It was a fraught business and Perl was perhaps fortunate not to get caught up in the matter (as some later pulp artists were) when Gray and Mowl ended up in the dock at the Old Bailey in February 1931, indicted for “publishing and selling indecent books likely to corrupt public morals”. One of the four books produced as specimens was Reville’s “Arabian Passion”. The charges were ludicrous by modern standards. I will perhaps write up the farcical trial on another occasion: it featured both three young women being removed from the courtroom for “giggling and tittering” and the Gramol counsel (John Frederick Eales, K.C.) pleading quaintly that “girls to-day played tennis in costumes which, thirty years ago, they would not have dreamt of”. Ludicrous or not, Gray and Mowl were each sentenced to six months in prison and subsequently flatly refused leave to appeal, with a demand from the bench as to why more of the people involved had not been prosecuted.

The flow of titles from Gramol appears not to have been unduly interrupted and may even have increased in the wake of a temporary notoriety. Perl continued, apparently unperturbed, to work for Gray and Mowl, who perhaps toned things down just a little. He produced at least forty-five covers and jackets for the firm – and quite probably as many more as yet unidentified. Some hardback detective fiction and full-length novels were published under Gray’s name alone and subsequently in paperback under Mowl’s name – with distinctive art deco designs usually by Perl (someone please find me a copy of “When London Laughs”) – which perhaps indicated a desire to move upmarket and into respectability. This was a change of style which Perl may have wished to pursue further, but by now he had probably established his name in a particular milieu.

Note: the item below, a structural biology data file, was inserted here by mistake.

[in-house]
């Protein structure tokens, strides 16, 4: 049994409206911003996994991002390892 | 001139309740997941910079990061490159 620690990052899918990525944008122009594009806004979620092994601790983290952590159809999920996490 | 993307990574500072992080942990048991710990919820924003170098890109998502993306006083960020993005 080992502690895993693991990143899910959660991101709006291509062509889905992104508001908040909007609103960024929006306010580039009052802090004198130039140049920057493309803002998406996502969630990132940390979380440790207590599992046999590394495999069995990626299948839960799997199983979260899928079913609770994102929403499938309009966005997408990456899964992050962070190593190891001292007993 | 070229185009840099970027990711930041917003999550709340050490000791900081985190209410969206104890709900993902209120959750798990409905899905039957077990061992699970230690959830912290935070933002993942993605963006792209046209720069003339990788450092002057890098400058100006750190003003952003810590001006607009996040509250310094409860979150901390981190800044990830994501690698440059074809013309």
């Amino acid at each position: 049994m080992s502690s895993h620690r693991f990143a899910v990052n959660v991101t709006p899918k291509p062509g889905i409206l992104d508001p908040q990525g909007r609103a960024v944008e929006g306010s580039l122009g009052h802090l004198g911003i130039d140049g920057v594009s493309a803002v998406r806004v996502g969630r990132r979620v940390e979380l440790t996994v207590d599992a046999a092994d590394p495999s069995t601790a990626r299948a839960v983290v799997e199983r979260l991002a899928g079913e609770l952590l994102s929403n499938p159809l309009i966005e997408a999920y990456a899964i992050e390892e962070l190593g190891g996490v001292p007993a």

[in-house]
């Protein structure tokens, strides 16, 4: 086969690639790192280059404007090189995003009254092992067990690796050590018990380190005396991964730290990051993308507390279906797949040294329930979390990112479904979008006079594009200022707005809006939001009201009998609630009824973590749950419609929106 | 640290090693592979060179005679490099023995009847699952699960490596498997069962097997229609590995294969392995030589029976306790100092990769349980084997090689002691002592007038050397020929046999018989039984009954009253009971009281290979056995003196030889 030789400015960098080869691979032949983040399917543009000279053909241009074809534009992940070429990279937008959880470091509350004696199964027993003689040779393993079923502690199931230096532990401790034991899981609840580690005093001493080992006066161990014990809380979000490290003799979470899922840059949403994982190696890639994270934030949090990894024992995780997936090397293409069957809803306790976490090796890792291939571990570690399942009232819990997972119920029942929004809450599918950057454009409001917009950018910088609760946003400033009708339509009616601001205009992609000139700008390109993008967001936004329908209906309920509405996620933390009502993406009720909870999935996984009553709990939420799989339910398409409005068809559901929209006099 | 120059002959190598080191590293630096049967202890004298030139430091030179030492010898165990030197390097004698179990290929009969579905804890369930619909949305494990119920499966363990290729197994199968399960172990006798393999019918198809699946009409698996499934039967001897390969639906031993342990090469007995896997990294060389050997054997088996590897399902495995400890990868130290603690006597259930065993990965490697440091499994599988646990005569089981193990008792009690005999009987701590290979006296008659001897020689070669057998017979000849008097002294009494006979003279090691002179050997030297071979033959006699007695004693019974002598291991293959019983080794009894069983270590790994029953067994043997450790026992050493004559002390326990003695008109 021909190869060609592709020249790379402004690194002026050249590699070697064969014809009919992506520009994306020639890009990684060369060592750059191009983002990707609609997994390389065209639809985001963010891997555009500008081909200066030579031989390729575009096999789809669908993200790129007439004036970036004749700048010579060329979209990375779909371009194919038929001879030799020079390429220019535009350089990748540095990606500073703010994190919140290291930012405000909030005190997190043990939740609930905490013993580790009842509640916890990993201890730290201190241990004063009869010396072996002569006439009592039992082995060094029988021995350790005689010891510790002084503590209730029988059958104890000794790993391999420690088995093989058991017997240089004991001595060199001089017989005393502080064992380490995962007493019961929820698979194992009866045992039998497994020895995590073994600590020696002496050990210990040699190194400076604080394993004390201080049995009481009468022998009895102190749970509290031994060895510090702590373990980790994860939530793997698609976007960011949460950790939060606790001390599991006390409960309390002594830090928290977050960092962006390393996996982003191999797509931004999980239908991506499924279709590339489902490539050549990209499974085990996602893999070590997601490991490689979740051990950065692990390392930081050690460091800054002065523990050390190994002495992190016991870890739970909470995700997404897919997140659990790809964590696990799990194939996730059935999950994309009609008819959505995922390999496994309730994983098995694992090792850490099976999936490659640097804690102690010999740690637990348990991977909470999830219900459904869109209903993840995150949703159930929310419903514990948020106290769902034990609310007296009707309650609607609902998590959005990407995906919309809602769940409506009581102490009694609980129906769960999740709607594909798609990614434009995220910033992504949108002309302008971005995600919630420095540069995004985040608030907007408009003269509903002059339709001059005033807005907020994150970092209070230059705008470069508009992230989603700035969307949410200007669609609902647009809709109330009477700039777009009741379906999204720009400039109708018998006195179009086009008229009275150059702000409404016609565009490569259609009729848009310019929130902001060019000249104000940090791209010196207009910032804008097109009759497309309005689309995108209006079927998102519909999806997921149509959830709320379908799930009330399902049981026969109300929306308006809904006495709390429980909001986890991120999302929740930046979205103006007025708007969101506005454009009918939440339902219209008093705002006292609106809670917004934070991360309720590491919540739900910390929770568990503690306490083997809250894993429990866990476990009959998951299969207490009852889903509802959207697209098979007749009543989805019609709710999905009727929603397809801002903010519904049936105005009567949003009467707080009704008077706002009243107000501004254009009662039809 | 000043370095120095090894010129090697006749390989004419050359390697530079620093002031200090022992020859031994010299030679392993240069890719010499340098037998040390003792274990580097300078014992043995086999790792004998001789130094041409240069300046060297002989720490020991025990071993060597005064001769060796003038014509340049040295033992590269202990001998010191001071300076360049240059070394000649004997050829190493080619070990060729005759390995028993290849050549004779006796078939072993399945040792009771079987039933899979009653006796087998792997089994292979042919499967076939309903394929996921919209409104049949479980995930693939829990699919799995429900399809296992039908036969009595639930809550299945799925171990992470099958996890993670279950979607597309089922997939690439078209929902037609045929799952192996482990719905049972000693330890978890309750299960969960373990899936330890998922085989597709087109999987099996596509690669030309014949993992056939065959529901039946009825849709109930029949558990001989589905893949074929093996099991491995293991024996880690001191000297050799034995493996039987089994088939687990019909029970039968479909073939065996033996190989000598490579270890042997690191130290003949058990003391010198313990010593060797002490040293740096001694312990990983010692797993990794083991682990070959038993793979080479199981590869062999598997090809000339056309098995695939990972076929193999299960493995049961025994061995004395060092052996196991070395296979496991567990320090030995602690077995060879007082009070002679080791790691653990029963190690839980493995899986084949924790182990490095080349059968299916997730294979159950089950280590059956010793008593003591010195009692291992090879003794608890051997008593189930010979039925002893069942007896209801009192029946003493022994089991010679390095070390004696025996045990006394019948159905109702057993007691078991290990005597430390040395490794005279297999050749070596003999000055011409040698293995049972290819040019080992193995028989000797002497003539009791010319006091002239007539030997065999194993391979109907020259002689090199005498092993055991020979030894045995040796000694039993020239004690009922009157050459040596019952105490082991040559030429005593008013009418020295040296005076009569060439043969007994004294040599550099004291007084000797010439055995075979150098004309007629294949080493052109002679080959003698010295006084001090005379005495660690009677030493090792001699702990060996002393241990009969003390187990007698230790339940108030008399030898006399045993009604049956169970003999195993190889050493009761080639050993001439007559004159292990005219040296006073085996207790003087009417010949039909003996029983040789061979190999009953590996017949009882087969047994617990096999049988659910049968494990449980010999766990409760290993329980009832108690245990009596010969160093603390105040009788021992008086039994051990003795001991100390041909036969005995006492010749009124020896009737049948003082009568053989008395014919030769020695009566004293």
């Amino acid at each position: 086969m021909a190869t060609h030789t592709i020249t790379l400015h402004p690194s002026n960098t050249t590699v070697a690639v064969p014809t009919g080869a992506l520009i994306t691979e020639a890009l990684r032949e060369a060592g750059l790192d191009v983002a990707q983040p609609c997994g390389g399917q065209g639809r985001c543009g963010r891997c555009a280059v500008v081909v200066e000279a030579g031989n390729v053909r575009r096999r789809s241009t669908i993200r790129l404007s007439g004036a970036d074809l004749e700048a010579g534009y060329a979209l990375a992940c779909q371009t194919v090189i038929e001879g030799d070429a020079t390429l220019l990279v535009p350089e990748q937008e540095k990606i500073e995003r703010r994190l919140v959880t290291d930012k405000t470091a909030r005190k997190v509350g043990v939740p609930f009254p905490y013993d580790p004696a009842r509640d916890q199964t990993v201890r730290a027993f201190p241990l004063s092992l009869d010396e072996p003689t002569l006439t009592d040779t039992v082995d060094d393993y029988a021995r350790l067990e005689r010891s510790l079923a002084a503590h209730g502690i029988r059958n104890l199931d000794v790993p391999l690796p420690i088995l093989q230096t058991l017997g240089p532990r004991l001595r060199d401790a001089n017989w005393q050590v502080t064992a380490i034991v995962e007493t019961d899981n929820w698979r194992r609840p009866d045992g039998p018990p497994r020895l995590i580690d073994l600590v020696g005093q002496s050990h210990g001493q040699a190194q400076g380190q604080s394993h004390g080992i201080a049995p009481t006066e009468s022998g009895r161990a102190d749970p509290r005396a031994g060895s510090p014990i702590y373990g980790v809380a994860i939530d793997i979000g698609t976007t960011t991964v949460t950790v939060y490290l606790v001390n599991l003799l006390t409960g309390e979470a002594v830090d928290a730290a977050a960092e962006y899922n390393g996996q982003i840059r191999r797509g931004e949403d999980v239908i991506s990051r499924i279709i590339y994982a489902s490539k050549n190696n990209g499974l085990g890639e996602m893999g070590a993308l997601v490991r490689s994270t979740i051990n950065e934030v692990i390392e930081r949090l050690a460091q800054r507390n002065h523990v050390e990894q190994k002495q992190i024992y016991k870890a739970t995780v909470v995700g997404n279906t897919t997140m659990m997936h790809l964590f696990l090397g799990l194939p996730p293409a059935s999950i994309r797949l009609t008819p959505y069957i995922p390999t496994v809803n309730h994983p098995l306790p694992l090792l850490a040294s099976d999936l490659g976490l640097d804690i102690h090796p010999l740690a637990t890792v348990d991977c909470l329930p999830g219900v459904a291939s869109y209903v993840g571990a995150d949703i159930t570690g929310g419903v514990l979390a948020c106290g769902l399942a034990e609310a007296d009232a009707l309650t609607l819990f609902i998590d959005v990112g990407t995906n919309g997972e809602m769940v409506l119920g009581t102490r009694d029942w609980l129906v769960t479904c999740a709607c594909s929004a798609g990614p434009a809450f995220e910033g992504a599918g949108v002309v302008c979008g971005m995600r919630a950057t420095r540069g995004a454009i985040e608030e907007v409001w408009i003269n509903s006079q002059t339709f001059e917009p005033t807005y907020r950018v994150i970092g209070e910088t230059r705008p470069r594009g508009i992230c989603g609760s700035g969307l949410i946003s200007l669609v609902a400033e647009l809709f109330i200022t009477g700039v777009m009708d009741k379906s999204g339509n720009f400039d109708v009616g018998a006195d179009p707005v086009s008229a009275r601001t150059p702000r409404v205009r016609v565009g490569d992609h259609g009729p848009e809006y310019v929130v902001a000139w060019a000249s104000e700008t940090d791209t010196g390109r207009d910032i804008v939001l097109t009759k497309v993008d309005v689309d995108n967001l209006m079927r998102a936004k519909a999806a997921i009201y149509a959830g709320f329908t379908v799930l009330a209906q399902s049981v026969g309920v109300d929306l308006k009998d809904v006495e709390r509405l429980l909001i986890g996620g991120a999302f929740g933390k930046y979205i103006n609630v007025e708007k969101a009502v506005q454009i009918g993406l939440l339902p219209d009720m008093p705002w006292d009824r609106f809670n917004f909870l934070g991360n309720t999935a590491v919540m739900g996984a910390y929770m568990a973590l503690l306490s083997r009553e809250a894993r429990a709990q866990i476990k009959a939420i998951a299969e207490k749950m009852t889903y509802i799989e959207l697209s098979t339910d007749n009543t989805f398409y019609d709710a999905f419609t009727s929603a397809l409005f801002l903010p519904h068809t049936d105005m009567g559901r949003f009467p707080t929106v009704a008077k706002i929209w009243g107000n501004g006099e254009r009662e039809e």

The Gramol work came to end in 1937 and Perl may perhaps briefly have returned to his more ostensibly serious work as Perlzweig for a time (assuming he had ever wholly left it), exhibiting at the Royal Academy, painting studies of London characters, and certainly accepting commissions for portraits and so on. As a sideline during the war he adopted a different persona as a cartoonist for “The Leader”, producing delightful cartoons full of the chirpy cockney insouciance of the Blitz and the “London Can Take It” years.

The call of the pulps was never far away. Arthur Gray appears to have reinvented himself as the Phoenix Press (the Phoenix Book Co. appears next door to Gramol at 66 Chandos Street as early as 1937), and he was soon publishing and republishing Rénin, Reville, Vane and all the rest. And Perl was soon at work for him. This cover for “Desire”, an old Gramol title from ten years earlier, showing an artist at work, probably dates from about 1940. When Edwin and Irene Turvey (see my earlier post on them) started Modern Fiction Ltd. in 1943, Perl was soon illustrating their most popular lines – the saucy romances of “Henri Duprès”, the American-style thrillers of “Ben Sarto” – both in fact the work (at least initially) of the moonlighting journalist Frank Dubrez Fawcett (1891-1968) – and later the hard-boiled tales of the “Griff” series (“Dope is for Dopes”, etc.), commenced by Ernest McKeag.